LVM mirroring: the right way (amended)

LVM now supports mirroring inside of LVM, rather than requiring that you put mirrors underneath LVM physical volumnes. This provides much more flexibility, and some volumnes can be mirrored, some not (such as swap partitions), and different RAID algorithms can be used. LVM uses the same underlying mechanisms as Linux RAID system (mdadm) to do the RAID operations, so there is no change in overall performance.

Lucas and I learnt on the Hydra project that creating a mirror as follows:

lvconvert -m 1 –corelog /dev/nv0/time1root

or at lvcreate time: lvcreate -L 4G –name time1root -m 1 –corelog –nosync /dev/nv0

while it works, produces a mirror that keeps certain meta-info in memory only. Should the machine reboot in an uncontrolled way, the mirror will be marked as bad and rebuilt in order to validate the meta-data.

On a machine with with VMs running (nvxen-0, crtlXX) after a reboot it can take hours for the mirror to rebuild. The correct answer it turns out is to use –mirrorlog mirrored, and an option to put the mirror logs anywhere.

lvconvert -m 1 –mirrorlog mirrored –alloc anywhere /dev/nv0/time1root
The allocation policy of “anywhere” permits the two 4M mirror logs (4M is the minimum allocation that LVM can do) to be kept on the same disks as the data they are mirroring. Otherwise, if you have only two physical volumnes, you can not put the log anywhere and the default policy (which I think is wrong) is to insist that the mirrorlogs go on different volumnes than the data. (I don’t know why this necessary)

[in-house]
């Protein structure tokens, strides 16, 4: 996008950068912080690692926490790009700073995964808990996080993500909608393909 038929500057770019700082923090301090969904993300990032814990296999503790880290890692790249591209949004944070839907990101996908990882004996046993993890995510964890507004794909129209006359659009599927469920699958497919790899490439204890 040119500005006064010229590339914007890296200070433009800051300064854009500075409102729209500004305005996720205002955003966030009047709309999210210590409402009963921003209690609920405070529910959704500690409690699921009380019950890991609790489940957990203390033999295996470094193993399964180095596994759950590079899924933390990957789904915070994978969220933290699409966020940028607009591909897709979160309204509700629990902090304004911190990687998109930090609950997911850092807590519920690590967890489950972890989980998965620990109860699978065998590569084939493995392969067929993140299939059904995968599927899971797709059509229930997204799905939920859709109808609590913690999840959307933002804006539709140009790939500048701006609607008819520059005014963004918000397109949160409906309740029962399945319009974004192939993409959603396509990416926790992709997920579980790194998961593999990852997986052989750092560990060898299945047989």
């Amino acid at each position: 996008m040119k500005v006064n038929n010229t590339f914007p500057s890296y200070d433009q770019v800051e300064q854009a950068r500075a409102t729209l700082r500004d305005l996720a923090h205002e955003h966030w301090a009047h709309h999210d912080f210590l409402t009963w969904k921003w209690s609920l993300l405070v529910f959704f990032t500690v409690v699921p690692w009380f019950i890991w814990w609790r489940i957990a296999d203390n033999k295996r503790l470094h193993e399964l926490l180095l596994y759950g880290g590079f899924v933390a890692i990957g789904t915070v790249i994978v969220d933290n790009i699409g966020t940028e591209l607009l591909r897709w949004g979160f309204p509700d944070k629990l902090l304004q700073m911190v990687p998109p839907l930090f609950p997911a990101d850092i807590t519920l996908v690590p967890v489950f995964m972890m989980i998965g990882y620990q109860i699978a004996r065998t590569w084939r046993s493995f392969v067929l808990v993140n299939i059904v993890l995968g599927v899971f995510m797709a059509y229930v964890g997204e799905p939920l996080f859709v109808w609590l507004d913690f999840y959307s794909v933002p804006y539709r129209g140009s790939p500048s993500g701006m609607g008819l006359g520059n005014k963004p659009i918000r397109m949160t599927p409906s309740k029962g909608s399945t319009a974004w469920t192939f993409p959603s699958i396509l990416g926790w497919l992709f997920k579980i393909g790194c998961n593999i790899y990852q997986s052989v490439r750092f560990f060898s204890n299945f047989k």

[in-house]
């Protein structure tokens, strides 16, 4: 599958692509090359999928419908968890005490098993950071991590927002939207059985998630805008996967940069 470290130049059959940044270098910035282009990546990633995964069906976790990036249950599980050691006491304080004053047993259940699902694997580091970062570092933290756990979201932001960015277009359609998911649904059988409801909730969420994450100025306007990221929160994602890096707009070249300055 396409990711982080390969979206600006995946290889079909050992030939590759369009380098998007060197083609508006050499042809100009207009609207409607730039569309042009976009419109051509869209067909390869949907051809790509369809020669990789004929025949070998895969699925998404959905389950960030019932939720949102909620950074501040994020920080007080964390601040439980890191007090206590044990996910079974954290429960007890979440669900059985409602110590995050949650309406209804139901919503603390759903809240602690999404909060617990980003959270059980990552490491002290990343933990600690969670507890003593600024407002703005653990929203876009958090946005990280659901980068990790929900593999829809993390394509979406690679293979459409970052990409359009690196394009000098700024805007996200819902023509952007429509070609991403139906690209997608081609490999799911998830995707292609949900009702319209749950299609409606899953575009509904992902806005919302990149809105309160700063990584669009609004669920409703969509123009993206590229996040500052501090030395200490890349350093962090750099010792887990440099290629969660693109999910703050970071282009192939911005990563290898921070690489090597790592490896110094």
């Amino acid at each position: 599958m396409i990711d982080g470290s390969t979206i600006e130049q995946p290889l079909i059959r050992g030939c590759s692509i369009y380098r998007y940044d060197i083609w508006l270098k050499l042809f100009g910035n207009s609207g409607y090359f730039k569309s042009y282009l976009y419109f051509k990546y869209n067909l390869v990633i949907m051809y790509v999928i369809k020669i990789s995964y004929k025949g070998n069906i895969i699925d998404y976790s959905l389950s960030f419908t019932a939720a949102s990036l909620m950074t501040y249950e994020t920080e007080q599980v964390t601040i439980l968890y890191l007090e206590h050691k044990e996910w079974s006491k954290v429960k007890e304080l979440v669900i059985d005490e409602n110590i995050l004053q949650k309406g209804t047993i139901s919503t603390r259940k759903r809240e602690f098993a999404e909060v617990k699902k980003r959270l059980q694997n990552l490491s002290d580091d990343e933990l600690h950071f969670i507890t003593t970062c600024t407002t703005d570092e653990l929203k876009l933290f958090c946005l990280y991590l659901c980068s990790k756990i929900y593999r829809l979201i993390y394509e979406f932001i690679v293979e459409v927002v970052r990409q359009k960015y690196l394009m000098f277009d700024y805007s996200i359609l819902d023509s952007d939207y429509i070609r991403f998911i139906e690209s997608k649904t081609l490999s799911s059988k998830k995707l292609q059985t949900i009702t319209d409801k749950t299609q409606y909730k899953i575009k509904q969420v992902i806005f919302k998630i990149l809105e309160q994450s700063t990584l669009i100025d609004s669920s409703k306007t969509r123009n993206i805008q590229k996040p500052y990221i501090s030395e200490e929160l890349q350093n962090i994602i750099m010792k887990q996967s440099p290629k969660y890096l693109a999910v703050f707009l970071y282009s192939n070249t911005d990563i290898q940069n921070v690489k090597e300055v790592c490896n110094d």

[updated 2014-09-08] NOTE that –alloc anywhere on lvconvert from a corelog to a mirrorlog will likely do it right, and put your meta data on two volumes. If you do this with lvcreate, you might wind up with two copies of your data on a single physical volume, and the meta data might wind up the same.

With many releases of LVM, but not apparently ones starting with SLES 11 SP3 (LVM version XXX), you can now do this without the –alloc anywhere, and it does what you would expect, putting a copy of the data, and a copy of the meta-data on each of two volumes without complaints.

Converting between is a pain: the only way I found to do this is to remove the mirroring and then re-create it.

ionice -c3 lvconvert  -m 0 /dev/nv0/time1root
ionice -c3 lvconvert  -m 1 --mirrorlog mirrored --alloc anywhere /dev/nv0/time1root

I wrote a script to process the output of lvs and do this. The ionice keeps the process in the background, not chewing up I/O.

On the fresh boot after the crash however, you may find your system is almost completely unresponsive as it tries to resync dozens of mirrors. On that, /dev/md0-style raid devices get it right. How to fix: find the kcopyd kernel processes and run ionice on them:

ps ax grep kcopyd awk ‘{print $1}’ while read pid; do sudo ionice -i3 -p$pid; done

once you have done this, you can then get in long enough to run the lvconvert. I suggest you remove all the mirrors first (-m 0) as that stops the resync operation from getting in the way of the resync you will have to anyway.